During The Kelly File on Wednesday night, Megyn Kelly issued a calm, thoughtful response to Donald Trump's debate boycott. Kelly once again denied the reasoning behind Trump's boycott — which was, ICYMI, that she exhibited bias against the GOP front-runner. Referencing the Aug. 6 Fox News GOP debate as the beginning of the feud between herself and Trump, Kelly made the following statement on air.
In the months since, Mr. Trump has repeatedly brought up that exchange as evidence of alleged bias on my part — I maintain it was a tough but fair question, and we agreed to disagree. This past weekend, Mr. Trump resumed his complaints about yours truly, arguing that Fox News chief Roger Ailes should ban me from the debate this Thursday. Fox News had announced back in August that Brett Baier, Chris Wallace, and I would be the moderators of this next debate.
The response was well-executed. In structuring her comment like a news brief rather than a personal statement, Kelly avoided any further accusations of bias and was able to keep the focus on Trump's actions rather than her own. The majority of the attacks have been from Trump directed at Kelly, rather than the other way around, and by reminding viewers that she is dispassionate and professional, Kelly played the situation to her advantage.
However, Trump isn't entirely blameless in perpetuating the feud. Kelly was featured on the January cover of Vanity Fair and her remarks about Trump were featured extensively during her lengthy interview, including the revelation that Trump allegedly sent her press clippings to "woo" her before he made his campaign announcement. "I can’t be wooed. I was never going to love him, and I was never going to hate him.”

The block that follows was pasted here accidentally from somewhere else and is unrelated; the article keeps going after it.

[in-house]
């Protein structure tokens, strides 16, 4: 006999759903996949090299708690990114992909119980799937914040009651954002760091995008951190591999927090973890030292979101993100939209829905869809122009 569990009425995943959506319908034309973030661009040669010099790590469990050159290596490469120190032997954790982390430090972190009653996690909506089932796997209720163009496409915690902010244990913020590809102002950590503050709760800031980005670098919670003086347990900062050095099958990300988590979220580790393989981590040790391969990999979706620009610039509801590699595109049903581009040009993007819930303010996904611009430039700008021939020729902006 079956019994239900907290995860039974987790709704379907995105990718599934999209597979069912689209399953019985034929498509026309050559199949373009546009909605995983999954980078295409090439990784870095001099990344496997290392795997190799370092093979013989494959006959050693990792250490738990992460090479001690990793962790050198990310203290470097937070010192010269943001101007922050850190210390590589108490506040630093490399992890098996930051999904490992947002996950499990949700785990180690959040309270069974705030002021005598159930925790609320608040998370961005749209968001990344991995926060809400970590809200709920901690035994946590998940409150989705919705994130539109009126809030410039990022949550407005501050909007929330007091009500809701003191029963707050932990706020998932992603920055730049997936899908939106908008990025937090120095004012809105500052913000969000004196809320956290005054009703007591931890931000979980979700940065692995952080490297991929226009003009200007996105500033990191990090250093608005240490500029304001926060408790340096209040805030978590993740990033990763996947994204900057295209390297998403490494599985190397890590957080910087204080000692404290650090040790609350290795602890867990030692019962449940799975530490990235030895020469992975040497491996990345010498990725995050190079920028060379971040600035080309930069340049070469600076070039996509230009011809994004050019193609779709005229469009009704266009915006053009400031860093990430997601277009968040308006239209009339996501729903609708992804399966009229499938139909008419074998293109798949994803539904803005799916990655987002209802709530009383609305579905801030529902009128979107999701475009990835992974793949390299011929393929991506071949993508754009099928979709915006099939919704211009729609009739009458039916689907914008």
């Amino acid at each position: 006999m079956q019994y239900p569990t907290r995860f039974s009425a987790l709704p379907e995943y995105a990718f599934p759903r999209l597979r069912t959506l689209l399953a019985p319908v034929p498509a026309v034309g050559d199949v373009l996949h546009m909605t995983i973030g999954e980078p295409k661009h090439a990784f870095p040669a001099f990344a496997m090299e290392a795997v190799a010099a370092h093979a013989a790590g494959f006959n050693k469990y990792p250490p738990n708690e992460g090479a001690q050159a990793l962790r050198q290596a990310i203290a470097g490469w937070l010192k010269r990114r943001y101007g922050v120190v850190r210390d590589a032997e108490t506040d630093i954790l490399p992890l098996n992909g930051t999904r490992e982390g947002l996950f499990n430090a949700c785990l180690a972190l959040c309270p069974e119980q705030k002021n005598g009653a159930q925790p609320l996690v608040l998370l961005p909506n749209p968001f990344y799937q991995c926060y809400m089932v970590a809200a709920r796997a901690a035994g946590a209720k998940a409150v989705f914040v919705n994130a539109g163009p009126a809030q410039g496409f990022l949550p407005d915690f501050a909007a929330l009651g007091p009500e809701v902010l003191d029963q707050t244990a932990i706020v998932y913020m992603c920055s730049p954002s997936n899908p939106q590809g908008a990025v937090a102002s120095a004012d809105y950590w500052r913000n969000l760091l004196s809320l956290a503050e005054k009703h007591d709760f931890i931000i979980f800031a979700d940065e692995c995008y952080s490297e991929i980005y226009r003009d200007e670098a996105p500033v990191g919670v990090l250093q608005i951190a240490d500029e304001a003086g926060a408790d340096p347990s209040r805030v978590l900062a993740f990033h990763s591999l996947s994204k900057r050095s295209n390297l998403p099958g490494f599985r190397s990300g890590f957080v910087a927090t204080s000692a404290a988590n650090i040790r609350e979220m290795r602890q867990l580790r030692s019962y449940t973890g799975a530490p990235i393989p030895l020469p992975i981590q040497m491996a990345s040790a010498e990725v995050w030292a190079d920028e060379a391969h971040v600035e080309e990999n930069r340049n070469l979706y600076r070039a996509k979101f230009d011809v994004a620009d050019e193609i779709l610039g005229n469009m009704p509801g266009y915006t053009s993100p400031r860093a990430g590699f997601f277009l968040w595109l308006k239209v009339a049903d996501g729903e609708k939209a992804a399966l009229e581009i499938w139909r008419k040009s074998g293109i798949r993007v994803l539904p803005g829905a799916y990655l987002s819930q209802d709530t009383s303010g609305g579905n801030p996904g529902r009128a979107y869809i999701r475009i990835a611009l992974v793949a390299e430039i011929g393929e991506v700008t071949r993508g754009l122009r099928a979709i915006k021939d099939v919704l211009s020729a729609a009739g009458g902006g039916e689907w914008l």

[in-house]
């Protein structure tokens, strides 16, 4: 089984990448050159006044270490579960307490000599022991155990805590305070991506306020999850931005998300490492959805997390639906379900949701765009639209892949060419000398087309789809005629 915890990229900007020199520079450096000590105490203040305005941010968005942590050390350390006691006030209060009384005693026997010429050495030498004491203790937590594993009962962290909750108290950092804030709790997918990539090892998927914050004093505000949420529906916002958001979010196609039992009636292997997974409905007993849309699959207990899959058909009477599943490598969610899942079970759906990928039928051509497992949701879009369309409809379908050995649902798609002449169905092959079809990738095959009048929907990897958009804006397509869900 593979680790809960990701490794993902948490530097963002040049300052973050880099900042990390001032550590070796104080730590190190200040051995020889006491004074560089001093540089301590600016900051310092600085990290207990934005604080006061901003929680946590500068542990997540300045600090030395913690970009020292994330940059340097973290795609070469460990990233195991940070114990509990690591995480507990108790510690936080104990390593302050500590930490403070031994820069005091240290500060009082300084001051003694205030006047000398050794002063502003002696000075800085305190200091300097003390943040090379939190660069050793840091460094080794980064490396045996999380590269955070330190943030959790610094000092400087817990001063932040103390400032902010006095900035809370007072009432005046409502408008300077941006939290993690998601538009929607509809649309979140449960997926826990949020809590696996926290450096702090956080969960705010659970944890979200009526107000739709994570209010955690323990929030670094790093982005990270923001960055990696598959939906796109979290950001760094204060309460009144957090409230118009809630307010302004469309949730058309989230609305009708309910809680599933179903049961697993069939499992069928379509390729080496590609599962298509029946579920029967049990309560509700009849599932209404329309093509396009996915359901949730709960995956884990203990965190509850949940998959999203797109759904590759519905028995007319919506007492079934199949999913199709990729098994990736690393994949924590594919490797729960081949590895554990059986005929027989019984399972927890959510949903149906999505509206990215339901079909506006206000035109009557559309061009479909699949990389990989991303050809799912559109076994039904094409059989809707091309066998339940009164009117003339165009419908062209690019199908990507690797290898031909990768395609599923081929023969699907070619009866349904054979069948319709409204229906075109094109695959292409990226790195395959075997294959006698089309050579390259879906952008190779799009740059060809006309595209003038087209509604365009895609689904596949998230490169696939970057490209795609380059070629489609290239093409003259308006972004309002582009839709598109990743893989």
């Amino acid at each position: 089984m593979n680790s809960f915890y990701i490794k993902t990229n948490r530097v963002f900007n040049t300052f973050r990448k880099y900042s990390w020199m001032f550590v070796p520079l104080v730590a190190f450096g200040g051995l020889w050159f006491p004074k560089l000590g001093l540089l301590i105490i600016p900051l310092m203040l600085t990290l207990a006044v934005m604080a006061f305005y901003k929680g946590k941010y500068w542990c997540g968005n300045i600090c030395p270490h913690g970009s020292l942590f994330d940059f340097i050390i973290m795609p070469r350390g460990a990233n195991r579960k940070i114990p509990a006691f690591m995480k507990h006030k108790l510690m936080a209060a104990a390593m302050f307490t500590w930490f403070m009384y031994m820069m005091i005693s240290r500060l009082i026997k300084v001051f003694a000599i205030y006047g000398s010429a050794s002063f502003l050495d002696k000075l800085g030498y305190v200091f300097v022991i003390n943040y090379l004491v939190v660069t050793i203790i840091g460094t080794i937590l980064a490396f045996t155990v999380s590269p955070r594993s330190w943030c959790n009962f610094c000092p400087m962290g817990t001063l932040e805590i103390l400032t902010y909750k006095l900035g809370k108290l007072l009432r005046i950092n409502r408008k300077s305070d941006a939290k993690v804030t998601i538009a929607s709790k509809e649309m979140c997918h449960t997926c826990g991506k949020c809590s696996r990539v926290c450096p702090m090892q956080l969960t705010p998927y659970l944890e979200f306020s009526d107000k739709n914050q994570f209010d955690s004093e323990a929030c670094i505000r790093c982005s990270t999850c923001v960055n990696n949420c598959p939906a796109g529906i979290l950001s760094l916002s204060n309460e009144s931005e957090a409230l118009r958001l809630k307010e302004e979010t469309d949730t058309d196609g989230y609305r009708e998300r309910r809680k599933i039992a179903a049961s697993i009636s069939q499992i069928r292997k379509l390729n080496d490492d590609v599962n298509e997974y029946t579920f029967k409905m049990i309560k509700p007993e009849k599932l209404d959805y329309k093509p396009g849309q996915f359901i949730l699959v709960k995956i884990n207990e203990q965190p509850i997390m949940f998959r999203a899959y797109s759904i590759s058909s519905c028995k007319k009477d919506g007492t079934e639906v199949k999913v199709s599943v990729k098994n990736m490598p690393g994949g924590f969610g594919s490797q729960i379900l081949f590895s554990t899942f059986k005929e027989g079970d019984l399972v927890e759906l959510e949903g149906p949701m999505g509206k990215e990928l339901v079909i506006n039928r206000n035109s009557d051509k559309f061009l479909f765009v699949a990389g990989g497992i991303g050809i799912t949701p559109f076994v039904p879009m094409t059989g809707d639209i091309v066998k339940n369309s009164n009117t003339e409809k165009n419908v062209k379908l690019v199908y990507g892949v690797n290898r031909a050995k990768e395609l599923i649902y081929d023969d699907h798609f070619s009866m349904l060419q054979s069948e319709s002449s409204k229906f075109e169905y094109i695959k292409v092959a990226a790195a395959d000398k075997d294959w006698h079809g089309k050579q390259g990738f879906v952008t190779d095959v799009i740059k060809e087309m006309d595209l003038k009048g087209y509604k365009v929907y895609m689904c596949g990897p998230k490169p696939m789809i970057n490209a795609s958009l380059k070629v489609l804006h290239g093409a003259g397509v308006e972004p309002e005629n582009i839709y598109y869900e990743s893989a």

Trump vehemently denied the claim, tweeting "who the hell wants to woo her." Kelly's divulgence of that information kept the media brawl alive, but Trump responded to her balanced statement with a personal attack, showing who the aggressor of the situation really is.
Kelly's coverage of the boycott also subtly reminded viewers that the network was choosing her over Trump, which was reiterated in a statement released by the network on Monday. “Sooner or later Donald Trump, even if he’s president, is going to have to learn that he doesn’t get to pick the journalists,” stated a Fox News spokesperson. “We’re very surprised he’s willing to show that much fear about being questioned by Megyn Kelly.” The support for Kelly from the network discredits Trump, who looks weaker now that his presence isn't the bargaining chip he once claimed it would be.
The feud between Trump and Kelly won't play out live on air Thursday night, but that's no excuse not to watch. The candidates will have an interesting and unique opportunity to interact without the front-runner present, and the debate should be fascinatingly different than those previous. Trump typically falls in the top three candidates for talking time, and how that disperses between the candidates who do show up will be very revealing. Tune in to Fox News on Thursday night at 7 p.m. ET to watch it all go down.